Meugniot's responsibilities are similar to an editor-in-chief -- supervising script development and the production of Webisodes as well as developing innovative content for overall Web site expansion. "Our first initiative, even before I got to the company," he explains, "was to try to get on the most high-end programs that were possible. And now that we've learned how to do that, our new commitment is to find ways to make those programs more user friendly." Designing stunning, visually stimulating stories within the realities of limited bandwidth, Meugniot admits, is an ongoing challenge. "What I found when I was producing The Drifter episodes was that it's almost like filmmaking but not quite. It is its own medium and it requires a little different thought process to maximize the entertainment value in relation to the download time." He goes on, "I think in time, the Webisodes -- the whole Flash animation thing -- will develop its own aesthetic."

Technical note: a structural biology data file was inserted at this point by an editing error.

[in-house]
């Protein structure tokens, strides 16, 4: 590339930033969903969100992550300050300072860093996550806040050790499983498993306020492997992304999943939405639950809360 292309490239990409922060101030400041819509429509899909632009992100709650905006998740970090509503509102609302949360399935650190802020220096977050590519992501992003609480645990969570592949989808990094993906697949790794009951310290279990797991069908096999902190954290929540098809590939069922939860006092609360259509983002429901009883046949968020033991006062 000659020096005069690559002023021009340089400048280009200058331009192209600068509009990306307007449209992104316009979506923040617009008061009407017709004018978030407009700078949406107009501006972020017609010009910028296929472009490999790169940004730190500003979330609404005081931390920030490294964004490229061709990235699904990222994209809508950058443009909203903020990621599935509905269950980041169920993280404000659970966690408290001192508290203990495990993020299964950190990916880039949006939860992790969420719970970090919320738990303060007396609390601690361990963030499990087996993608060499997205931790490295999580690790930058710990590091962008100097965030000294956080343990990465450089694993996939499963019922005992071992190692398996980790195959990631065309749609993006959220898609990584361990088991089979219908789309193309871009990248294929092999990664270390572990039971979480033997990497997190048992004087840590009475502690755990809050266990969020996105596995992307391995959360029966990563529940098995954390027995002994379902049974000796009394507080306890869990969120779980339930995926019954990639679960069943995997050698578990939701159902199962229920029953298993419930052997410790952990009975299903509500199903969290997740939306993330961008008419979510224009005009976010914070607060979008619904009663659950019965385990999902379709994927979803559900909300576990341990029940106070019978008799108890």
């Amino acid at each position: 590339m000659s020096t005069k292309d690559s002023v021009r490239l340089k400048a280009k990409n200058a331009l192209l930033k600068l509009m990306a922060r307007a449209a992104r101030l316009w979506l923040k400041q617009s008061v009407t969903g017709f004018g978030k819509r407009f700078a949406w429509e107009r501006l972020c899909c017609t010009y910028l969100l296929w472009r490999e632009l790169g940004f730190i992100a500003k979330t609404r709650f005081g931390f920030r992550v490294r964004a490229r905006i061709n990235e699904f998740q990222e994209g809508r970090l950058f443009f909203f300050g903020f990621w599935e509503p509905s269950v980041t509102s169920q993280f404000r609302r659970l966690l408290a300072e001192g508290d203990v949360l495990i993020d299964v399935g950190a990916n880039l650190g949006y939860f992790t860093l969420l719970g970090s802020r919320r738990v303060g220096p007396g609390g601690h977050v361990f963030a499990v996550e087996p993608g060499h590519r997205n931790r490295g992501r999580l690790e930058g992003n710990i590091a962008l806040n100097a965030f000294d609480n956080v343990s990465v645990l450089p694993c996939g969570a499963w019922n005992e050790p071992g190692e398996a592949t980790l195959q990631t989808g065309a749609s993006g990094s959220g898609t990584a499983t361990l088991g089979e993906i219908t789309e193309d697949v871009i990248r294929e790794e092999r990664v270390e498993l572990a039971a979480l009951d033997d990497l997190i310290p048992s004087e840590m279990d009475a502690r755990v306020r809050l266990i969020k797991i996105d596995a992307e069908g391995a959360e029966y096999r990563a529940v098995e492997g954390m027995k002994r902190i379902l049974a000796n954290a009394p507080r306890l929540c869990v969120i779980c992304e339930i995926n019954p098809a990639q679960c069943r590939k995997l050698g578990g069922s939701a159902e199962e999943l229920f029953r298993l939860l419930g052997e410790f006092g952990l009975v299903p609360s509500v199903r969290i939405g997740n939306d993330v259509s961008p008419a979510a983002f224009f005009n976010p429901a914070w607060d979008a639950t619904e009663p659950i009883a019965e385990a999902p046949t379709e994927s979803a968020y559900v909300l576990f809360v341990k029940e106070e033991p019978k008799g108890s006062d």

Meugniot has also been working eagerly with SLM's Web site team on the radical re-design of their site, scheduled to unveil sometime later this month. "It's very streamlined," he says. "It has a consistent global navigation system at the top of every page and it's just graphically compelling. It'll be very different from what anybody else is doing at the moment." Additionally, they will be adding more features with original animation including short cartoons and character "specials," together with fresh and inventive series themed games. "We're really straining to make sure that every day you go up to, there's some fresh content for you to see."

When considering some of the new aspects of creating for the Internet, Meugniot states, "I'd say the number one thing now is that, as I'm looking at our new slate of development, it is the interactivity issue. It's like: how can we get the audience involved, give them something that functions as an entertainment with a linear story but still gives them the opportunity to be involved in the story in a way that they can't in a TV show." He readily believes that focusing on story and strong characters remains the classic bottom line; but notes that with Web production, the focal point is now enhanced with the challenge of figuring out "what are the needs of this medium and how do we make it work in our favor instead of against us."